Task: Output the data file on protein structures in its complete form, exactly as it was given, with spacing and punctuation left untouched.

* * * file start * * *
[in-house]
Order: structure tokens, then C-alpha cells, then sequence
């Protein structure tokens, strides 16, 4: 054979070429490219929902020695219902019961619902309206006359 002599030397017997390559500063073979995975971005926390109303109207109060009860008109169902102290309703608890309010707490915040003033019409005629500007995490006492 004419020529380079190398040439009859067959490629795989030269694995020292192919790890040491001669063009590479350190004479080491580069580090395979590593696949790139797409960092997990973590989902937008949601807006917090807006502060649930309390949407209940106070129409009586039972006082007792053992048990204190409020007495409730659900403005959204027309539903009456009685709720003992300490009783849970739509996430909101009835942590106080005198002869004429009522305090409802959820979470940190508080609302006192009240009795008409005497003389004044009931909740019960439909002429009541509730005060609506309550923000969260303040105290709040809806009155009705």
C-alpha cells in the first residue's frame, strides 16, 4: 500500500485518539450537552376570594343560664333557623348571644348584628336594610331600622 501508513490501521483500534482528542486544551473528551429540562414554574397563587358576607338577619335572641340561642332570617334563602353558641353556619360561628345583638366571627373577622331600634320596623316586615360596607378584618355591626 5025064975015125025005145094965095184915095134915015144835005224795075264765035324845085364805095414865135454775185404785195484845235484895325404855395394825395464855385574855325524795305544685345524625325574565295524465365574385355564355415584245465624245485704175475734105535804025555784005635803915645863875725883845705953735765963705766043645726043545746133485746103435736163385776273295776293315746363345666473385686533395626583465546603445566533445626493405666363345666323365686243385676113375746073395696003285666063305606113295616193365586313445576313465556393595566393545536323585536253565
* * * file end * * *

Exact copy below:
[in-house]
Order: structure tokens, then C-alpha cells, then sequence
């Protein structure tokens, strides 16, 4: 054979070429490219929902020695219902019961619902309206006359 002599030397017997390559500063073979995975971005926390109303109207109060009860008109169902102290309703608890309010707490915040003033019409005629500007995490006492 004419020529380079190398040439009859067959490629795989030269694995020292192919790890040491001669063009590479350190004479080491580069580090395979590593696949790139797409960092997990973590989902937008949601807006917090807006502060649930309390949407209940106070129409009586039972006082007792053992048990204190409020007495409730659900403005959204027309539903009456009685709720003992300490009783849970739509996430909101009835942590106080005198002869004429009522305090409802959820979470940190508080609302006192009240009795008409005497003389004044009931909740019960439909002429009541509730005060609506309550923000969260303040105290709040809806009155009705």
C-alpha cells in the first residue's frame, strides 16, 4: 500500500485518539450537552376570594343560664333557623348571644348584628336594610331600622 501508513490501521483500534482528542486544551473528551429540562414554574397563587358576607338577619335572641340561642332570617334563602353558641353556619360561628345583638366571627373577622331600634320596623316586615360596607378584618355591626 5025064975015125025005145094965095184915095134915015144835005224795075264765035324845085364805095414865135454775185404785195484845235484895325404855395394825395464855385574855325524795305544685345524625325574565295524465365574385355564355415584245465624245485704175475734105535804025555784005635803915645863875725883845705953735765963705766043645726043545746133485746103435736163385776273295776293315746363345666473385686533395626583465546603445566533445626493405666363345666323365686243385676113375746073395696003285666063305606113295616193365586313445576313465556393595566393545536323585536253565